I grew up in the country, away from the bright city lights, and have always loved looking at the stars. Now that we are living in the country again, we decided it was time to introduce our kiddos to the night sky in a more in depth way! Super D received a telescope for his 9th birthday in May, and I was super excited when Memoria Press offered us the opportunity to review their Book of Astronomy Set. They sent us both a teacher’s guide and a student book. The materials and telescope were a perfect pairing for us, although you could certainly work through the material without a telescope!
This set was my first exposure to Memoria Press, and they are definitely on my radar now! They publish a wide variety of classical materials that are heavy hitters in terms of quality! Memoria Press offers full curriculum organized by grade level. Third grade includes materials like Latin, Spelling, English Grammar, books like Farmer Boy, Charlotte’s Web, A Bear Called Paddington, Mr. Popper’s Penguins, Greek Myths, Math, Science, and more including States & Capitals and Cursive handwriting.
This Astronomy set is def not a light weight and it’s one we will continue to use and dive into. It is designed for 3rd graders, but can be used for any age student. It was a bit intense for my 3rd grader, and I believe it will be a set he will grow into during 4th grade.
The student book is a great combination of instruction, memorization, and drawing constellations. The kids dive right in with memorizing, 5 per week for the first 3 weeks, the 15 brightest stars, the constellations they are part of, and the season when they appear.
In-depth studies of the constellations are grouped by season. Unit 1 covers the Summer-Fall, Unit 2 covers Winter, and Unit 3 covers Spring. Unit 4 covers the Solar System. I think we could easily pace this book to cover the units during their corresponding season. This is especially fun if you’re pairing the study with using a telescope to watch the night sky!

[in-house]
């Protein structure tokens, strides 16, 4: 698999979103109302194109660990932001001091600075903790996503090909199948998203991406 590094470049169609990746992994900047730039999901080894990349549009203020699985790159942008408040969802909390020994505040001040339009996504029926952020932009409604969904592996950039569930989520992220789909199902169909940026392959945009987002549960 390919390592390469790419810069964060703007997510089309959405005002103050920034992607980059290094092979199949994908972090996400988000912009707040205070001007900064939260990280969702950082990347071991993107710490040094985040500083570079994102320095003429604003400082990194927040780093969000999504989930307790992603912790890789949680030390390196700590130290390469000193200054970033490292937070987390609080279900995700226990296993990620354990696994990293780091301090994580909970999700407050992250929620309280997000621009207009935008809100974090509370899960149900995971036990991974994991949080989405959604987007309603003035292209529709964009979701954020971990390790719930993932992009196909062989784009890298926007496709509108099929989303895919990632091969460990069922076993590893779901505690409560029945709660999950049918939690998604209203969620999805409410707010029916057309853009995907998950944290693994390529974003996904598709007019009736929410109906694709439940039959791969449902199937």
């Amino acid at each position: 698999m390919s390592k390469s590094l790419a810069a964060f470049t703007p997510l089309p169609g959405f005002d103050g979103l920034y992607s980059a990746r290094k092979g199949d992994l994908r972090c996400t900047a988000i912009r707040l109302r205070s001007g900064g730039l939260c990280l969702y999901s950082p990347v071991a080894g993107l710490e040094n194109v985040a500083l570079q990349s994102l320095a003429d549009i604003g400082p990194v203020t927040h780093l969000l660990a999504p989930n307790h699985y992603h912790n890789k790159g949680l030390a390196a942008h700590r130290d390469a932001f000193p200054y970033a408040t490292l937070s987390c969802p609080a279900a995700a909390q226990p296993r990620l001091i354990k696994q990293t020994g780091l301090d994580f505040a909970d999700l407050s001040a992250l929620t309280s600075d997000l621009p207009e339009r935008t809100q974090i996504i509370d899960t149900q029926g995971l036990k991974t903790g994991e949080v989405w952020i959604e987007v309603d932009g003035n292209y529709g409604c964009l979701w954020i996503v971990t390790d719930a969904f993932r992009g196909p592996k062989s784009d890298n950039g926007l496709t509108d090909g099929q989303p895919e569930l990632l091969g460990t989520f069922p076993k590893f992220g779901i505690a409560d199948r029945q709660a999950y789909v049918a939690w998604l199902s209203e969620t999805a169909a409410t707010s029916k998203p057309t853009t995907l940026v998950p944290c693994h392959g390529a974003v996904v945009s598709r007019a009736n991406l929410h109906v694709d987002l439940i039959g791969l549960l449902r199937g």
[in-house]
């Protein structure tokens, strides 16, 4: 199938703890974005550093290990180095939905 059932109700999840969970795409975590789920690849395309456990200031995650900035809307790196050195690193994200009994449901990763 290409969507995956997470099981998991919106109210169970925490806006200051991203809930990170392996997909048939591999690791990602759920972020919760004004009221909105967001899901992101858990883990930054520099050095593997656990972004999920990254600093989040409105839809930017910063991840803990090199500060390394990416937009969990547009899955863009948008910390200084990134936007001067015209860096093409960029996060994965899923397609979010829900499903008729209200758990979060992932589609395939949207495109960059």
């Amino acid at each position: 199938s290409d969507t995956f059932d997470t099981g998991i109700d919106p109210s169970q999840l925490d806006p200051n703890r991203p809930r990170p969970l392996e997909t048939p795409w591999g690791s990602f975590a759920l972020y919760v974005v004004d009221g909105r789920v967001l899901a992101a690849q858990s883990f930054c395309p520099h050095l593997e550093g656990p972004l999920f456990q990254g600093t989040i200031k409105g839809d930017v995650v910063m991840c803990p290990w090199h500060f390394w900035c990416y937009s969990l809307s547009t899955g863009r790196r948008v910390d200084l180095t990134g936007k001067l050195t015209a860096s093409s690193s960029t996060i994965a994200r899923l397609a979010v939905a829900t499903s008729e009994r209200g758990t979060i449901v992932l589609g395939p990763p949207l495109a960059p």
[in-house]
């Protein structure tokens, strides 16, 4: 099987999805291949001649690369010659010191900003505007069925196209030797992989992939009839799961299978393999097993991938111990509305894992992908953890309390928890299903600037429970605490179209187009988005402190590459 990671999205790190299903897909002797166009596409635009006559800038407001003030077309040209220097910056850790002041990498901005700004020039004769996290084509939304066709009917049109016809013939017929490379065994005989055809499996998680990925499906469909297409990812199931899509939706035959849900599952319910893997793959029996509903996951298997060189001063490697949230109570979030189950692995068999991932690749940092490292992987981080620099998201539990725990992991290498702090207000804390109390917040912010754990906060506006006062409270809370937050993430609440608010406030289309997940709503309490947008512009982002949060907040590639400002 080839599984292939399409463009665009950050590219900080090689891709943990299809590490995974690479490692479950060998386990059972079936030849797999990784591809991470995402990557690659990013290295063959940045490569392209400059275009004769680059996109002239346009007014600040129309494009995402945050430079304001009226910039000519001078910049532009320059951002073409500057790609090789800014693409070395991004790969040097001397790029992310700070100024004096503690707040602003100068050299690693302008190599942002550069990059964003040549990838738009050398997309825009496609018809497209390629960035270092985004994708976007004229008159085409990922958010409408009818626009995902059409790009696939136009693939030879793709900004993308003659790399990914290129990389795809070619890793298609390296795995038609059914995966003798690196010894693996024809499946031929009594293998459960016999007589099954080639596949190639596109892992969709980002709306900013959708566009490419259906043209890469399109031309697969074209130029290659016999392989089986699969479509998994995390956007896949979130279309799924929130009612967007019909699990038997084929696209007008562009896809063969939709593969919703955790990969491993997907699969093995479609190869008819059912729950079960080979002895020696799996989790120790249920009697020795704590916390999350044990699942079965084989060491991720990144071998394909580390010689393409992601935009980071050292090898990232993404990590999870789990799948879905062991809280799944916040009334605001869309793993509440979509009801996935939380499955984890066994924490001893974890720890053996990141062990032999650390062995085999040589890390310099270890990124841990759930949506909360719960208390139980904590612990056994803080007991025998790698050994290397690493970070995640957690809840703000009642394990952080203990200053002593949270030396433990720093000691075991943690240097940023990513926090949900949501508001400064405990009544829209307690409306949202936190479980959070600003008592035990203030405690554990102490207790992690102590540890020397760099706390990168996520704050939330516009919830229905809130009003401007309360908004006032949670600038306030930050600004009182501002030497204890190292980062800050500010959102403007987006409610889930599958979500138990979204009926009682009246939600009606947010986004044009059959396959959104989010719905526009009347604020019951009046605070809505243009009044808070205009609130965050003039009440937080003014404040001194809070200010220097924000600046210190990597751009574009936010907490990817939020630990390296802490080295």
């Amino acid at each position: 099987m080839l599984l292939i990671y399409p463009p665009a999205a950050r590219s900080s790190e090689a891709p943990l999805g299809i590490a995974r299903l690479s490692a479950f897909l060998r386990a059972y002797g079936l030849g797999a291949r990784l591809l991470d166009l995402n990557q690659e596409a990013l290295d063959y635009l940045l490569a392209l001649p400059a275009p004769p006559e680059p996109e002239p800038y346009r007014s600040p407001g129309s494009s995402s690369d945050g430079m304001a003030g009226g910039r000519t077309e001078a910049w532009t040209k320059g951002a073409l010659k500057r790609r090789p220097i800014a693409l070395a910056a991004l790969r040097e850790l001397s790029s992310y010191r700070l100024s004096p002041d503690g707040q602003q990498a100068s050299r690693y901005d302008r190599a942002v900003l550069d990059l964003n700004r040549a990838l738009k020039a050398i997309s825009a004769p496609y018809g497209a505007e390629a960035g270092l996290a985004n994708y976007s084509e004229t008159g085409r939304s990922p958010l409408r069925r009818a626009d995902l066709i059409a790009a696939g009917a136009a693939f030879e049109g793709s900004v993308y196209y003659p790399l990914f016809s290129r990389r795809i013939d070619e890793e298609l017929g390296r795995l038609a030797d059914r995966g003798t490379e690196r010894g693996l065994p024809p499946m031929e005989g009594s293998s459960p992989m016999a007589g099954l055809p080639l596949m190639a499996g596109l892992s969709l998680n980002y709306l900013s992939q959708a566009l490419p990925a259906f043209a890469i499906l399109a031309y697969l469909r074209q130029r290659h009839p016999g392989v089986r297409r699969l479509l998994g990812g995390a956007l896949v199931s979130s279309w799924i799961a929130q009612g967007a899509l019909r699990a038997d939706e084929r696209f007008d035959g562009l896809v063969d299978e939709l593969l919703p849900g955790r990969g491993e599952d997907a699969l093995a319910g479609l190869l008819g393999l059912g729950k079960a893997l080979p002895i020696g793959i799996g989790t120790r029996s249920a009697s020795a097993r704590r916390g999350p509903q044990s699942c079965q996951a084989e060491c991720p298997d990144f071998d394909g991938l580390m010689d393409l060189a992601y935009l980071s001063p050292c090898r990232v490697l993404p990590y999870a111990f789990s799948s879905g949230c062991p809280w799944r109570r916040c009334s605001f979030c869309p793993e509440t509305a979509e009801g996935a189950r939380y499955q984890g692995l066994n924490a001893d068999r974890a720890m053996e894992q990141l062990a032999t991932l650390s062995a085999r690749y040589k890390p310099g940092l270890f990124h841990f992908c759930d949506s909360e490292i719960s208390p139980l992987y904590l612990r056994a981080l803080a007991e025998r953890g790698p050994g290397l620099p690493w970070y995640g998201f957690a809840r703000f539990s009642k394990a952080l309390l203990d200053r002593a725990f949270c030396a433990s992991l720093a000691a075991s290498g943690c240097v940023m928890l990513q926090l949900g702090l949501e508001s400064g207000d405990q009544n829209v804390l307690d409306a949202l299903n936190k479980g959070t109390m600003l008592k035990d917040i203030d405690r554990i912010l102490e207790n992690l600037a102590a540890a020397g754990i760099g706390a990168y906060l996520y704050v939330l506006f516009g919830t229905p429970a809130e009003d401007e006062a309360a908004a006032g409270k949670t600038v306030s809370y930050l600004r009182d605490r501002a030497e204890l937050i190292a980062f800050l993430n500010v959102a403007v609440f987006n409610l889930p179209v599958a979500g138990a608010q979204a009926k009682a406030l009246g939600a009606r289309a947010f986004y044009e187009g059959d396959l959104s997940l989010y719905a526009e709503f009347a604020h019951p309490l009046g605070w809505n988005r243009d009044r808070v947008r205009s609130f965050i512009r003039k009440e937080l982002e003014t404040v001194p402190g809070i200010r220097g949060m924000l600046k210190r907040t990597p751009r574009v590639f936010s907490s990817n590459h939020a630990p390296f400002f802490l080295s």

The teacher book was a great resource, and a must to help me check his answers in the student book. It is a replica of the student book, with the answers completed. It also includes a test over each unit with review questions and drawing constellations.
The book does refer to Greek myths from time to time, so I picked up a copy of D’Aulaires’ Greek Myths to help him. I don’t think this book is necessary to have in order to use this curriculum at all, but it was an interesting addition!
Super D loved laying out in the driveway with his telescope, looking for Sirius and the other bright stars he learned about in this book. I heard a lot about the moon from him, and also all about Saturn’s moons! I’m still so impressed that we could see as much as we did, with a $80 telescope from Amazon! It truly opens up a whole new world.
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